New lease of life for Iberian lynx
Triplets born in captivity in Spain in a world first gave new hope for the survival of the Iberian lynx, only weeks after wildlife experts warned it could become the first large cat to be wiped out since prehistoric times.
The Iberian lynx
The three cubs were born Monday in a large enclosure in the Donana national park to mother Saliega and father Garfio, the environment ministry said.
The parents had been caught in the Sierra Morena region and taken to the El Acebuche captivity centre in the park in south-western Spain in January 2003 and February 2004 respectively.
There are as few as 100 to 120 of the leopard-spotted cats in the wild, including around a dozen breeding-age females, from about 100,000 at the beginning of the 20th century, the latest report by SOS Lynx found.
Hunting, road deaths, and most of all a sharp drop due to disease in the number of wild rabbits, the lynx's main prey, has led to the disappearance of the cat, it said.
"It is not in Africa, Latin America or Asia where the first big cat extinction in modern times is likely to occur, but within the borders of the rich, supposedly 'developed' and environmentally-friendly European Union," wrote the report's author, British conservation consultant Dan Ward.
The nocturnal cat, which can grow to about one meter (three feet) long and weigh about 13 kilogrammes (29 pounds) -- about the size of a domestic dog -lives in scrub forest in southern Portugal and south-western Spain, near some of Europe's most popular tourist resorts.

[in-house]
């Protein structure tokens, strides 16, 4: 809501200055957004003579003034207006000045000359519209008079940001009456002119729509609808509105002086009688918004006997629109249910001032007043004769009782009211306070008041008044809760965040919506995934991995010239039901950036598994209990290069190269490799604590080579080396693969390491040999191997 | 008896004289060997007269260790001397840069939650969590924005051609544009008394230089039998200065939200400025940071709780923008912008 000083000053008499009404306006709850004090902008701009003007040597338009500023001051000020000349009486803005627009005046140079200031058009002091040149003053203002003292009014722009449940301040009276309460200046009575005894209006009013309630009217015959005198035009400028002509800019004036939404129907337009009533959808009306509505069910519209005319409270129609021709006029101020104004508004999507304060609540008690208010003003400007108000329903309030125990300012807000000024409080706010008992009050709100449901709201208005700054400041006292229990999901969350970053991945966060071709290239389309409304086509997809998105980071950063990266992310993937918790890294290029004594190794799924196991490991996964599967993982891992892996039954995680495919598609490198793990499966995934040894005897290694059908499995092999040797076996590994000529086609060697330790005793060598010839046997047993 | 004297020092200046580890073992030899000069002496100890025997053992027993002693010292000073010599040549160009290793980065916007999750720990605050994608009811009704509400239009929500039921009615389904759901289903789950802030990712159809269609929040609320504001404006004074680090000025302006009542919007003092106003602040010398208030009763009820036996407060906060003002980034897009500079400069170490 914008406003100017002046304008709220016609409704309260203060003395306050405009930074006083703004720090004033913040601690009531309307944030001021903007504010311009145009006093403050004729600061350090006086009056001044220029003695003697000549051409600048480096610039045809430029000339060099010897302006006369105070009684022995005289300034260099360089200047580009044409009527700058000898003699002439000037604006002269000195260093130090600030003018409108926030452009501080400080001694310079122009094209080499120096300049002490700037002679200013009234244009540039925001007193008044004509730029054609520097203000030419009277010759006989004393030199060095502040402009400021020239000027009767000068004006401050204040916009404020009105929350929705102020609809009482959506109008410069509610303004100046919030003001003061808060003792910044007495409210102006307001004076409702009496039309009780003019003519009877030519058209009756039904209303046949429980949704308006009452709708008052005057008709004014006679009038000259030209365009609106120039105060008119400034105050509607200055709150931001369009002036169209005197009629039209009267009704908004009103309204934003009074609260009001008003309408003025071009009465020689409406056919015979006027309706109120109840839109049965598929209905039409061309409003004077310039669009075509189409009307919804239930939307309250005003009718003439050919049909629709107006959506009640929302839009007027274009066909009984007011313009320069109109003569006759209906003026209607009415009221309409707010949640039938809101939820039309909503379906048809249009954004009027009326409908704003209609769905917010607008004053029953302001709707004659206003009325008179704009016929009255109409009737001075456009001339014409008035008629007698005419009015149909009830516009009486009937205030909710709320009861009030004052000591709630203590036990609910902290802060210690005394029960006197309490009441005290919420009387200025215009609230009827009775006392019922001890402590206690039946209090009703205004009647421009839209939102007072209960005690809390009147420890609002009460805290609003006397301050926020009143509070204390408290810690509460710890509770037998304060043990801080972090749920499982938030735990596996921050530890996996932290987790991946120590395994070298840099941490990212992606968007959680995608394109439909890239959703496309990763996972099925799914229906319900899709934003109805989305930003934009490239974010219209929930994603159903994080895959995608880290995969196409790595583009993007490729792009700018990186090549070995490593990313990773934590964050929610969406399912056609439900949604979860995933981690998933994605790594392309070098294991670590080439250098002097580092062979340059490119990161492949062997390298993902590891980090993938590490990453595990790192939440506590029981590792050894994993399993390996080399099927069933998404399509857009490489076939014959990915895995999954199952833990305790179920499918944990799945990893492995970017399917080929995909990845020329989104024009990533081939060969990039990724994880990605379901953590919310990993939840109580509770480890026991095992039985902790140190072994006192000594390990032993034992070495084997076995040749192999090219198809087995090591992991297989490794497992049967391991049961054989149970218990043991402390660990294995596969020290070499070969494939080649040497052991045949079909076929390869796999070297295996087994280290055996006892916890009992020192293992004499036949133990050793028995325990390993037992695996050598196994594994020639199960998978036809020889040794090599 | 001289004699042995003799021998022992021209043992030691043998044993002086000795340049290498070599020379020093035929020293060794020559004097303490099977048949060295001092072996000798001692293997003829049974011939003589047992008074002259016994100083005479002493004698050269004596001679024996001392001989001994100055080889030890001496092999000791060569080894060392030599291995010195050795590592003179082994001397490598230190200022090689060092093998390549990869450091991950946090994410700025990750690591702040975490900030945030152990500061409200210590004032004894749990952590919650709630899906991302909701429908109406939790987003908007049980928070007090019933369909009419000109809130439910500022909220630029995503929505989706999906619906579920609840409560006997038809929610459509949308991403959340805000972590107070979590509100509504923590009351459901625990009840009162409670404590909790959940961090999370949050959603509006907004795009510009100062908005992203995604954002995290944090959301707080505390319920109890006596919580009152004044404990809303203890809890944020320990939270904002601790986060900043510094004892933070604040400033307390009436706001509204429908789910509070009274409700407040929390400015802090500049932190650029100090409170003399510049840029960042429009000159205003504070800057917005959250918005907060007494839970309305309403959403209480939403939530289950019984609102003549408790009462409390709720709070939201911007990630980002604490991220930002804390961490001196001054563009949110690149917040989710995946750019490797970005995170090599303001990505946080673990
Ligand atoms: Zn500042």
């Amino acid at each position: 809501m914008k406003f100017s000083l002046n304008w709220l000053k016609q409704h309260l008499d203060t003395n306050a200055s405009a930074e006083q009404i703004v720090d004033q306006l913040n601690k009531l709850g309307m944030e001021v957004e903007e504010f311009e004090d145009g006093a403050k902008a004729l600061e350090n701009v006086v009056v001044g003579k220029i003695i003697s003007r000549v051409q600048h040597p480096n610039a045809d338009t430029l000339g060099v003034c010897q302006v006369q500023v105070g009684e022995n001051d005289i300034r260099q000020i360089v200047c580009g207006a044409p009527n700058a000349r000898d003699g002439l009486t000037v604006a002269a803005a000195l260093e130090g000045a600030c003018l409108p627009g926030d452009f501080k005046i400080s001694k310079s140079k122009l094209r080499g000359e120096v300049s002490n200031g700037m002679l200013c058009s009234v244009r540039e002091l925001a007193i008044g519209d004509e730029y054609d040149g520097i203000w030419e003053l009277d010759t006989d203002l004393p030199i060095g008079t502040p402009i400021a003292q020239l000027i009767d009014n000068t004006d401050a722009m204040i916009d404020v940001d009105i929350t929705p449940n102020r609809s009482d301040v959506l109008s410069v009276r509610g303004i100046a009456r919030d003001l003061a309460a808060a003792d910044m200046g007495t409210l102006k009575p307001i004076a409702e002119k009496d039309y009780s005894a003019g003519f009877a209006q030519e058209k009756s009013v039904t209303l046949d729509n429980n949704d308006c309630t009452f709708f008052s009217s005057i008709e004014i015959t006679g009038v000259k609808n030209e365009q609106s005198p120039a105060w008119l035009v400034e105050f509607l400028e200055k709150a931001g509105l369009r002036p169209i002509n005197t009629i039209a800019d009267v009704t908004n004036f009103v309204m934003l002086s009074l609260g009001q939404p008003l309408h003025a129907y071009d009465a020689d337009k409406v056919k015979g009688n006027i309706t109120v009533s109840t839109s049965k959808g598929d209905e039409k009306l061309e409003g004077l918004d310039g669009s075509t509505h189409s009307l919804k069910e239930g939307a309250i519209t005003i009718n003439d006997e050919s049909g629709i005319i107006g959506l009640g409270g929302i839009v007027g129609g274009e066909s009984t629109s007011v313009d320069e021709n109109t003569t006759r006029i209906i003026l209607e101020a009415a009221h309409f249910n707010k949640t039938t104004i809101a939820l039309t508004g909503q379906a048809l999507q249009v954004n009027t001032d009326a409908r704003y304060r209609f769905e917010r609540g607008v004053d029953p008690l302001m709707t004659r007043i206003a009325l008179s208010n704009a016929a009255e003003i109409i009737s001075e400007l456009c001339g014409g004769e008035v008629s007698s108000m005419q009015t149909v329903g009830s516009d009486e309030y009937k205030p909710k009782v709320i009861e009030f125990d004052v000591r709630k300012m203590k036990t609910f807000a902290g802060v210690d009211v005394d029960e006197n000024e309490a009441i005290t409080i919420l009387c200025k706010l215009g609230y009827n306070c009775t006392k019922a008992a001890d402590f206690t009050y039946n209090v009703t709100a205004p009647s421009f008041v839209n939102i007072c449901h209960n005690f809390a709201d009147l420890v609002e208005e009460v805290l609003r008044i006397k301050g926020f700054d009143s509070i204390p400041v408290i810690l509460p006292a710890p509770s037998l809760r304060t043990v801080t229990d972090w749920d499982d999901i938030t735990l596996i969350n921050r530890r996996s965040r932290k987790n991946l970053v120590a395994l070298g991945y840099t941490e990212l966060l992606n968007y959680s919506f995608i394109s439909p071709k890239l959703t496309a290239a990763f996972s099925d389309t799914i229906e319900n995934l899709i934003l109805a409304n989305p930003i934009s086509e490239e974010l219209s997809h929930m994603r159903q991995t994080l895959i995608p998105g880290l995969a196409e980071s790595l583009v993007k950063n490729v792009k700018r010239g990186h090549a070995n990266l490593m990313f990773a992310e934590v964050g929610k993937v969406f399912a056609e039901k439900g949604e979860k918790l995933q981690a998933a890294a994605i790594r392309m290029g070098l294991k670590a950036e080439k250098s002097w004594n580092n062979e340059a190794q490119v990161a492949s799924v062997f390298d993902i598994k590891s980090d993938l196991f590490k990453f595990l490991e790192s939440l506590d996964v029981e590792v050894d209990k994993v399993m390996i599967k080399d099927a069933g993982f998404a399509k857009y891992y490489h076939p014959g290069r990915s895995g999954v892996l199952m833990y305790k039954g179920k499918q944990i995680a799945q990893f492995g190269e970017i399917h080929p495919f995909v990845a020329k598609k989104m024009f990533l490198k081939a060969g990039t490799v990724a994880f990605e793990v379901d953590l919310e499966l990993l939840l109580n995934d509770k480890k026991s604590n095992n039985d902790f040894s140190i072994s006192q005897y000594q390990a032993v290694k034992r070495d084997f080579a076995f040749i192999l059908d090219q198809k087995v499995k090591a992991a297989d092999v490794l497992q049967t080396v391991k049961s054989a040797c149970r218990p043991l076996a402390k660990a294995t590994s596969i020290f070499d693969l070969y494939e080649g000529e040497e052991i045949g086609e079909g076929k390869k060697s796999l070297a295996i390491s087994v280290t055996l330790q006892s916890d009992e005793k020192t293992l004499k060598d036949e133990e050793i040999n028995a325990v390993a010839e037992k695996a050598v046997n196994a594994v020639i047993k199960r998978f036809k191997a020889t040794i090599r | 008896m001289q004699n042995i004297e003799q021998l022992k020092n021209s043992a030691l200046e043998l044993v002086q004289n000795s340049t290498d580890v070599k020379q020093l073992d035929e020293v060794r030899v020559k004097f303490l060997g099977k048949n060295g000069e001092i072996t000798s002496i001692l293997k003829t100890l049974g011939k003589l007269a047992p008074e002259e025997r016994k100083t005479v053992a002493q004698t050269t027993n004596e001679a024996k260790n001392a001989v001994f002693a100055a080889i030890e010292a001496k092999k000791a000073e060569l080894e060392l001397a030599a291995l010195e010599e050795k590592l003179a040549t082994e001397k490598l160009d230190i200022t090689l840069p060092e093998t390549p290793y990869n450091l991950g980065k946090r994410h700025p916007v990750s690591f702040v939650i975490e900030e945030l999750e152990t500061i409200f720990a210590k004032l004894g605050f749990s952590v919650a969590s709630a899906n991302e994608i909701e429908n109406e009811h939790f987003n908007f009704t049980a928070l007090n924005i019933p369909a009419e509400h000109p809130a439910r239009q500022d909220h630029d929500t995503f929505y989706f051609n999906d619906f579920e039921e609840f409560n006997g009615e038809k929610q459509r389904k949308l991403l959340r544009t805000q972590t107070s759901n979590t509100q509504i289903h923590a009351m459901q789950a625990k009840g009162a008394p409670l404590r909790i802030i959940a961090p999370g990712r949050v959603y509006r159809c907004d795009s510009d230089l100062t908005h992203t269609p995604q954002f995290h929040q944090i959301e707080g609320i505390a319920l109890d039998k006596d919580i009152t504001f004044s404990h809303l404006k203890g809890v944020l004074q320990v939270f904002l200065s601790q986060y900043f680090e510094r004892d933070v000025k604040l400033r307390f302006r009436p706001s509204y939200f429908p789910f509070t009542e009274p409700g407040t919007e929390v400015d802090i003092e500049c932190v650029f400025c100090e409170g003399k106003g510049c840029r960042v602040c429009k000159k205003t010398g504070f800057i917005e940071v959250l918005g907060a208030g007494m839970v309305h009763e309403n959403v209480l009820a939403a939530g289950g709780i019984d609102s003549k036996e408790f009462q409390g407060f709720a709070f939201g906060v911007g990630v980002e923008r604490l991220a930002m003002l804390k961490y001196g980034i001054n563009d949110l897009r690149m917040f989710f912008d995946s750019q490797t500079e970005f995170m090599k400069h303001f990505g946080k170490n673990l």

Viable breeding populations however only exist now in two locations in Spain, and the up to 40 cats found in one of them, in the Donana park, could disappear in the next few years, Ward said.
"Only four to eight cubs were born there this year and the population is not being well managed, is still declining and is already too small, fragmented and isolated to be recovered in the future without drastic intervention," he wrote.
The other breeding population found at a park in Andujar is more stable, with around 80 mature individuals, but this group is under threat from plans to build two motorways in the area as well as from increased urbanisation, the study said.
Eduardo Goncalves, the president of SOS Lynx which is fighting to save the animal, said 30 lynxes have been killed by cars in Donana since the 1980s, and the planned new roads at Andujar would have disastrous consequences.
"If they go ahead it would be the end of the lynx," he said.
The World Wide Fund for Nature, which has urged Spanish officials to close a road which crosses Donana, accused the European Union of contributing to the decline of the species by funding road and dam developments in key lynx habitats.
There are currently 12 lynxes in captivity-including four females- spread over several centres in Spain and the goal is to increase this number to 70 by 2010 when reintroductions into the wild could begin.
The Iberian lynx is classified as critically endangered- the highest category of endangerment for an animal still found in the wild- by the World Conservation Union.
30 March 2005
[Copyright EFE with Expatica]
Subject: Spanish news